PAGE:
Detention without trail; another slap to Uganda Constitution?

In April, in the heat of walk to work protests that were led by opposition groups, President Museveni suggested he would bring proposals to parliament to change the constitution. He said he would seek to remove constitutional bail for “rioters, economic saboteurs, rapists and murders.” At time many thought the president was merely speaking out of anger as the Uganda was in international headlines everyday thanks to the high-handedness  the security forces used against the protesters who simply wanted to walk to work to highlight the need for concrete interventions in rising food and fuel prices.

To shock of many and those who think still has the vision for this country, Museveni has insisted that that detention without trial for months for anyone under the group he has mentioned is really needed. The proposal is a clear move by Museveni to get to arrest and detain his political opponents or those who question his policies. He just threw in categories like rape and murder to play emotions of Ugandans. He knows even within his own party, many don’t agree with his move to remove a constitutional right and breaching of the law that recognises that one is innocent until proven guilty.

The Uganda Constitution provides that a person arrested in respect of a criminal offence is entitled to apply to the court to be released on bail and the court may grant the same on such conditions as the court considers reasonable.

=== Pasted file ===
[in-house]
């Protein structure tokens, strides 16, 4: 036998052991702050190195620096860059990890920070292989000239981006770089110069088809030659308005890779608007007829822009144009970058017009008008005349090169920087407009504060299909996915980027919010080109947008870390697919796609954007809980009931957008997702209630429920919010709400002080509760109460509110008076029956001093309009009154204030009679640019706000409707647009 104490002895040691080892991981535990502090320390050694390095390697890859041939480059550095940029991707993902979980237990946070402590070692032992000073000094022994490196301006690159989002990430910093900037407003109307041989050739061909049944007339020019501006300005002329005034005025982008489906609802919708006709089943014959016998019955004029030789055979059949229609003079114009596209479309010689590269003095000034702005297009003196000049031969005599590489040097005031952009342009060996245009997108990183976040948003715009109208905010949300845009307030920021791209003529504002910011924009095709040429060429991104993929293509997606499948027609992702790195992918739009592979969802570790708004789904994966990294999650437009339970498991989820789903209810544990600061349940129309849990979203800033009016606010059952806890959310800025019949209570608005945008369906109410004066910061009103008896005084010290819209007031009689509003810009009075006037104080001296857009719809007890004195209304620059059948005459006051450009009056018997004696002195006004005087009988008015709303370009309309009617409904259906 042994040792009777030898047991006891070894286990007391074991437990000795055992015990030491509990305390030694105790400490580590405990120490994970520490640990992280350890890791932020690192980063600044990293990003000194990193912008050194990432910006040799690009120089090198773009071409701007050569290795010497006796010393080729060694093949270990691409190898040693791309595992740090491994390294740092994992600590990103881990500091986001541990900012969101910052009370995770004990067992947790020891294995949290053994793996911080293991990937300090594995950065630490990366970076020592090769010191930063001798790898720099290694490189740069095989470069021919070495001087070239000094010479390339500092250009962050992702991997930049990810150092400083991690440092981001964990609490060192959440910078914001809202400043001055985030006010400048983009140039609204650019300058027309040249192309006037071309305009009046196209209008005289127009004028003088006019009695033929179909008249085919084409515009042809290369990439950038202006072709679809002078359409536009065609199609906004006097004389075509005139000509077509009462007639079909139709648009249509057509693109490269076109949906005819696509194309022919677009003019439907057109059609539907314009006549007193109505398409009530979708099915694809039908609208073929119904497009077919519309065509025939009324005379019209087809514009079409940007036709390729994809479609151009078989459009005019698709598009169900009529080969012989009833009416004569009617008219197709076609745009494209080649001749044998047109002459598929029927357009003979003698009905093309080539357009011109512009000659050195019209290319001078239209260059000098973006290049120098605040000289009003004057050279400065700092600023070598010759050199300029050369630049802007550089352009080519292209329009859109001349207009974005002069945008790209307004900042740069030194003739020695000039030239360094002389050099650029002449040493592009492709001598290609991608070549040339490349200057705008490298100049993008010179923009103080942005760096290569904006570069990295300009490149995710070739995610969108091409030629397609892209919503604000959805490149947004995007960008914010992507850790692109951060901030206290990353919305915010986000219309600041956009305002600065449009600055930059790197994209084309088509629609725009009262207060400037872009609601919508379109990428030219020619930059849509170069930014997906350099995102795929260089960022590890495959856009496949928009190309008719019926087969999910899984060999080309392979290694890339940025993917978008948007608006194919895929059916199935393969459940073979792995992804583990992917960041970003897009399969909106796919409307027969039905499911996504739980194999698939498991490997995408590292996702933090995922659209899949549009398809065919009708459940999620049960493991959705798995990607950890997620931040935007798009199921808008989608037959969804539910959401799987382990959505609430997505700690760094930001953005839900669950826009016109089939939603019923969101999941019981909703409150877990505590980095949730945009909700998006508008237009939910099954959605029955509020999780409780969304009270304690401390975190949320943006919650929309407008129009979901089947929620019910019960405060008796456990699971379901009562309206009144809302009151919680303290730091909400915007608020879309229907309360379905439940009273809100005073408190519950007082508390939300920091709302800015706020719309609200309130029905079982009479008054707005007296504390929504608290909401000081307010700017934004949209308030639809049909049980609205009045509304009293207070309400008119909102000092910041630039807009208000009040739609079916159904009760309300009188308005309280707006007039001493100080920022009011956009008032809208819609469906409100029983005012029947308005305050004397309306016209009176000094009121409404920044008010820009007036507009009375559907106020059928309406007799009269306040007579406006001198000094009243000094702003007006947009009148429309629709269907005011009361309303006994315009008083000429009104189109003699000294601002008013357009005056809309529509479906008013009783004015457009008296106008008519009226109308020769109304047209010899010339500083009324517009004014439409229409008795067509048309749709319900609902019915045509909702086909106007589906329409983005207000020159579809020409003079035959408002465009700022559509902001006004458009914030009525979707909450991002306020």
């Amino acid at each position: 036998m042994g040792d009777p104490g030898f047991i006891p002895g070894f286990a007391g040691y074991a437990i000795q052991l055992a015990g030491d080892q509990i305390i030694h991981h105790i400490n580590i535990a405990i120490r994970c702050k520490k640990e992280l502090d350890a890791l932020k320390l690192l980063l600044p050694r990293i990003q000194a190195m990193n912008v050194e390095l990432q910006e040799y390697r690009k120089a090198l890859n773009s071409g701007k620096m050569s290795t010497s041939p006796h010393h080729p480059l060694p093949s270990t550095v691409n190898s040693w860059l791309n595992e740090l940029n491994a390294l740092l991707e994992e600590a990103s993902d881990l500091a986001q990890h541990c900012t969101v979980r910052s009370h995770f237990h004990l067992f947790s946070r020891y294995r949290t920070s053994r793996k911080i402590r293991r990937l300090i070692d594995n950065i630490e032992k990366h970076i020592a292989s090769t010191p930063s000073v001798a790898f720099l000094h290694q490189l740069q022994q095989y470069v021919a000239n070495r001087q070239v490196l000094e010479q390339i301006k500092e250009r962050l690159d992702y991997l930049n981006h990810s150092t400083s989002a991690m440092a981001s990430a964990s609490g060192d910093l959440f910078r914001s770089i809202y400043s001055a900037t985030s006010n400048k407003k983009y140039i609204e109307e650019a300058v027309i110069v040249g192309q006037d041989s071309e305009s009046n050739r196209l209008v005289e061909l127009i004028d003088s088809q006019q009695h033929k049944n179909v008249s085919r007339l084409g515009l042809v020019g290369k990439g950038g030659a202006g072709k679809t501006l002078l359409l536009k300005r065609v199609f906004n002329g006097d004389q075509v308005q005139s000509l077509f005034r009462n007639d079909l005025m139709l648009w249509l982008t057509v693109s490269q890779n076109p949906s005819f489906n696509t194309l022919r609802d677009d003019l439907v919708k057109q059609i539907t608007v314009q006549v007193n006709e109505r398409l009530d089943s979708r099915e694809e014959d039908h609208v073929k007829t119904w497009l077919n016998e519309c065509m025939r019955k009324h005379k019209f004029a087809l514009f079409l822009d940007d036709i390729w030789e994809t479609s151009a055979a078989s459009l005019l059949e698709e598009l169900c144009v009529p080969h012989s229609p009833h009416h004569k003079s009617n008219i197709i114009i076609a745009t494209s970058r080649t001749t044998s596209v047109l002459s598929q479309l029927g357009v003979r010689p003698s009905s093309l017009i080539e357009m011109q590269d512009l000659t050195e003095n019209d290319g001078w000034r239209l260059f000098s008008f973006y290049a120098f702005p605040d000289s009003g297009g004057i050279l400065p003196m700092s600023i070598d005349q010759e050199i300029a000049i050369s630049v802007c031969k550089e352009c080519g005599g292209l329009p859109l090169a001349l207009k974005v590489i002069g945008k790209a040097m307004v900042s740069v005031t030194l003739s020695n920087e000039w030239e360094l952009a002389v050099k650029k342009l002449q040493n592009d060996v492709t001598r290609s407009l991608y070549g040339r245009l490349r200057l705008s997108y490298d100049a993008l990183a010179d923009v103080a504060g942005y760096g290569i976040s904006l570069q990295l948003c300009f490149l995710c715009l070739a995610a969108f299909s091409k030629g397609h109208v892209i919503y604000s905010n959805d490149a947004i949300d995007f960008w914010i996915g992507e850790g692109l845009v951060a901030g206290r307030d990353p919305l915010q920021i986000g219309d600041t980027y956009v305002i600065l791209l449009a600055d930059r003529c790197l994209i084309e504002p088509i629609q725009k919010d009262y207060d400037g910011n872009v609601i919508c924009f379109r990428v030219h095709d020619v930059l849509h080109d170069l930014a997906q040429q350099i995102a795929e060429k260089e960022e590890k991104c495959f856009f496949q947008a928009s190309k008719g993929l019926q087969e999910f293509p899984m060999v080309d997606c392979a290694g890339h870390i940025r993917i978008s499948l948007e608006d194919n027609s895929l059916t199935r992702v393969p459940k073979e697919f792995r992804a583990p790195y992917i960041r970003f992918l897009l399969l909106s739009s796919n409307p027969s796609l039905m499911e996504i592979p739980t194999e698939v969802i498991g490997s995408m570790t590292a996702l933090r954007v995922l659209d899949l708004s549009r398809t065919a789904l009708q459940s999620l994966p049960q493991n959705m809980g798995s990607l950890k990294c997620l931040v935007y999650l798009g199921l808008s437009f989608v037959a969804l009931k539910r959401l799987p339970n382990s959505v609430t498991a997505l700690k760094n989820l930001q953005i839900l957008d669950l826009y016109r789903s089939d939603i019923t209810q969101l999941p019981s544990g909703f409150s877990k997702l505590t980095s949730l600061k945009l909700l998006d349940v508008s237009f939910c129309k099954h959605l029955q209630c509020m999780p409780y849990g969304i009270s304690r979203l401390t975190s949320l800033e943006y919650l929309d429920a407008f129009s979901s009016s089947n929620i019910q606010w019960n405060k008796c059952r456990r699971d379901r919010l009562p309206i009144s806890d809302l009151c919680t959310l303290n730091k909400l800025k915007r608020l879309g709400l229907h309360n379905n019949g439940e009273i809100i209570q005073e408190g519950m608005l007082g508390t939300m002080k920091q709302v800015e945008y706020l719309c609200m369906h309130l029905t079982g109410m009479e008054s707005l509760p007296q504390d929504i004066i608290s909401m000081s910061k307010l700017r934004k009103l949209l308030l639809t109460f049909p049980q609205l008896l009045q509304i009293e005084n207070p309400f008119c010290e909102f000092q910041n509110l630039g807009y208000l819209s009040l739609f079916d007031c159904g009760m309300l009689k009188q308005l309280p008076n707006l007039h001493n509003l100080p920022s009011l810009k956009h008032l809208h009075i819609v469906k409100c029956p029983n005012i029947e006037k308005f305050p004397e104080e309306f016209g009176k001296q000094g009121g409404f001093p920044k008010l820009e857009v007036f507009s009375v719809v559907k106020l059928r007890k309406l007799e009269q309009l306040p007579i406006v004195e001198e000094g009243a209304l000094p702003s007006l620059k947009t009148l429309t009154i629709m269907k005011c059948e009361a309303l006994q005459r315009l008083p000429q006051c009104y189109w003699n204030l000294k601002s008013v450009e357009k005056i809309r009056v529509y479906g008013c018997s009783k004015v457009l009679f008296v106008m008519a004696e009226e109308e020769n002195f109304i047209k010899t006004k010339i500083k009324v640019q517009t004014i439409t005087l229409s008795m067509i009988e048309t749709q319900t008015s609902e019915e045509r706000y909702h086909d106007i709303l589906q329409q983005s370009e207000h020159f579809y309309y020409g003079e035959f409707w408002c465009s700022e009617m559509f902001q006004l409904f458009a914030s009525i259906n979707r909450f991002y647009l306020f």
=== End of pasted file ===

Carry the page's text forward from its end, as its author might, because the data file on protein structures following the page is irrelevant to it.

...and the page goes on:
To bypass those opposed to this change even in his own party, President Museveni has called for a referendum which he is sure he can manipulate to get his desired outcome just like many elections we have had since he came to power.

Daily Monitor quoted Livingstone Ssewanyana, a human rights activist saying such A change would be contested in court but also said.

“The referendum would be a good idea” as it would “let Ugandans decide if they want to be enslaved by such an unconstitutional move”.

In the past,President Museveni has used trumped up rape charges against his opponents. As a person who has worked with survivors of sexual violence in war affected areas in Uganda (some of it carried out by government forces), I don’t think Museveni’s inclusion of rape in this category is an attempt to address the issue. Denial of bail cannot  stop the rape or provide the much needed services for those who have been rape victims and can’t easily access justice.

To entertain an idea of holding such a referendum at a time when the economy is not doing well, when many are unemployed shows how out of touch the president is. We will watch and see if the president will achieve his mission and this might not be impossible if you know how the constitution was changed to deal away with presidential term limits.

3 thoughts on “Detention without trail; another slap to Uganda Constitution?

  1. That kind of move would set uganda back many years in terms of democracy n human rights.the fyt for a beter uganda wil b long n weakening.hts.the fyt for a beter uganda wil b long n weakening.

  2. Many Ugandans think tha the oposition have a rigt to do what ever they want even if it involves subortaging National security thats why they never hold peaceful demonstration in the central bussines so the oposition should use clean ways to litelary convince uganda

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